The Texans, who’ve had one of the league’s most active quarterback carousels over the least several seasons saw enough in that brief sample to put some faith in Weeden should they need him to fill in for their new franchise quarterback Osweiler. That’s more than can be said for Brian Hoyer, who one year after joining Houston on a similar free agent deal is apparently on his way out. Hoyer and Tom Savage round out the Texans depth chart at the position and it’s highly unlikely the team goes into camp with that much invested in the quarterback position. His contract and the status that has seen him go from playoff starter to third on the depth chart make Hoyer the easy odd man out.

Of course, in a league where backup quarterbacks with experience are at a premium, Hoyer shouldn’t be without work for long. Once Houston decides what they are going to do with the journeyman, it’s easy to expect the Jets, Cowboys and Broncos among others to show interest in bringing him in.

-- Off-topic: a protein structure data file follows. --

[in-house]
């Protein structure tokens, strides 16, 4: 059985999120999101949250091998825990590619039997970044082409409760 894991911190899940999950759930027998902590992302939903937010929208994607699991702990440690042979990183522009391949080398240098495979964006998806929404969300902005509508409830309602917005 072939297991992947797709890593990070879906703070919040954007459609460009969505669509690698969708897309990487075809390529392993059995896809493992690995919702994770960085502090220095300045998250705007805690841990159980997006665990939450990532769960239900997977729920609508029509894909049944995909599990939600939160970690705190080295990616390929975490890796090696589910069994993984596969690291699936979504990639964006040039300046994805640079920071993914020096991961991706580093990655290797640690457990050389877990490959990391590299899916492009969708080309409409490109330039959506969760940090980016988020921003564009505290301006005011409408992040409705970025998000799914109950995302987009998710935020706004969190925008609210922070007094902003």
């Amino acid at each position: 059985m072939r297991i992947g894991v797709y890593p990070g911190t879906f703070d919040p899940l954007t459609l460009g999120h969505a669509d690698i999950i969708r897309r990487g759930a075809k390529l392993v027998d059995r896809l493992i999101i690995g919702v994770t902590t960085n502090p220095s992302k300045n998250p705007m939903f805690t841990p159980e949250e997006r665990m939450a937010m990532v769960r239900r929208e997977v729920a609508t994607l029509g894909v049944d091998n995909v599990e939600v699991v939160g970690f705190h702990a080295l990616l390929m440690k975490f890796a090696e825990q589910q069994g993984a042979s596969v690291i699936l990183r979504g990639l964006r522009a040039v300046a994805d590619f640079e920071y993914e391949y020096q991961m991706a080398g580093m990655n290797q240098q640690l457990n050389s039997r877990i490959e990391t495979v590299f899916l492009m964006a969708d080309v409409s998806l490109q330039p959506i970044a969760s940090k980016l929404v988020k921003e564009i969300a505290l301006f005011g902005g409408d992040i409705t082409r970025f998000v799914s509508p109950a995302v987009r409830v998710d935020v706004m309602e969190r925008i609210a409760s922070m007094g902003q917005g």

Weeden wasn’t the only one signing on the dotted line on Friday. Across the league, the start of April saw several players find new homes.

In Detroit, the Lions made a low-key but potentially beneficial move, signing former Patriots and Jets running back Stevan Ridley to a one-year deal. The Seahawks were also active on Friday, bringing defensive end Chris Clemons, formerly of the Jacksonville Jaguars, back to Seattle for a second stint. The Kansas City Chiefs added some depth to the back end of their defense signing safety Jimmy Wilson and cornerback Stevie Brown. And the New York Jets shored up the middle of their defense by bringing in veteran linebacker Bruce Carter on a one-year-deal.

About Devon Jeffreys

Devon Jeffreys